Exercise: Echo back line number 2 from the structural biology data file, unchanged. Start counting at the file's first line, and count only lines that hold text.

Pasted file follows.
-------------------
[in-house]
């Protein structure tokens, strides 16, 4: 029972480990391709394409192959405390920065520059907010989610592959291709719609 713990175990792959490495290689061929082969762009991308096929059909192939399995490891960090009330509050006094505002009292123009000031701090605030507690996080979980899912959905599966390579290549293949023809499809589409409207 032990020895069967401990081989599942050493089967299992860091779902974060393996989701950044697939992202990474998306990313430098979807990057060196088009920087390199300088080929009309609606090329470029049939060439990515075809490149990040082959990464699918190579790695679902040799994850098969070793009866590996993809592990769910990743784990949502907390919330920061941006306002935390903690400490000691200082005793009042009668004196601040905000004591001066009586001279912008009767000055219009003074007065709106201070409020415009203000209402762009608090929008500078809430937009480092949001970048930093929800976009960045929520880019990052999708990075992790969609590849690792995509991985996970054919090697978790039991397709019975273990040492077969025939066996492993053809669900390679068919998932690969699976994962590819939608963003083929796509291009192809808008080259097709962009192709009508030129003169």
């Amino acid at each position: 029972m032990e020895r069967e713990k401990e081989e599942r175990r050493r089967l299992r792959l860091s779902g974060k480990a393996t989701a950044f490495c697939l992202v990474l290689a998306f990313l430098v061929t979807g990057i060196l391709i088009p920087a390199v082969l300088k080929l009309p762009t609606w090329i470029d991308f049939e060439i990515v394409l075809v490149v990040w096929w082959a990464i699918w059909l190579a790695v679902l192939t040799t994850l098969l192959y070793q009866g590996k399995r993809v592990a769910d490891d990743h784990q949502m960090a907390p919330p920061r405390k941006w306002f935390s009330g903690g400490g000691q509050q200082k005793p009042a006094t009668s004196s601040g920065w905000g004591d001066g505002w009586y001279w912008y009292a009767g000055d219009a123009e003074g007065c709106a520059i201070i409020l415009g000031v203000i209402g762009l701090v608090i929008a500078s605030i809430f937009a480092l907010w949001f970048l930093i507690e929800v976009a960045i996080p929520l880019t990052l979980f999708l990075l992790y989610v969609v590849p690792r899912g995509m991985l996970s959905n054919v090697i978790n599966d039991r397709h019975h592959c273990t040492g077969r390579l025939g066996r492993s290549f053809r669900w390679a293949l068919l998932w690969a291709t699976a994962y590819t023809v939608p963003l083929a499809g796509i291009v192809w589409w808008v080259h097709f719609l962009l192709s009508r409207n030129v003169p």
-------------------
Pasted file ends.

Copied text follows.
């Protein structure tokens, strides 16, 4: 029972480990391709394409192959405390920065520059907010989610592959291709719609 713990175990792959490495290689061929082969762009991308096929059909192939399995490891960090009330509050006094505002009292123009000031701090605030507690996080979980899912959905599966390579290549293949023809499809589409409207 032990020895069967401990081989599942050493089967299992860091779902974060393996989701950044697939992202990474998306990313430098979807990057060196088009920087390199300088080929009309609606090329470029049939060439990515075809490149990040082959990464699918190579790695679902040799994850098969070793009866590996993809592990769910990743784990949502907390919330920061941006306002935390903690400490000691200082005793009042009668004196601040905000004591001066009586001279912008009767000055219009003074007065709106201070409020415009203000209402762009608090929008500078809430937009480092949001970048930093929800976009960045929520880019990052999708990075992790969609590849690792995509991985996970054919090697978790039991397709019975273990040492077969025939066996492993053809669900390679068919998932690969699976994962590819939608963003083929796509291009192809808008080259097709962009192709009508030129003169």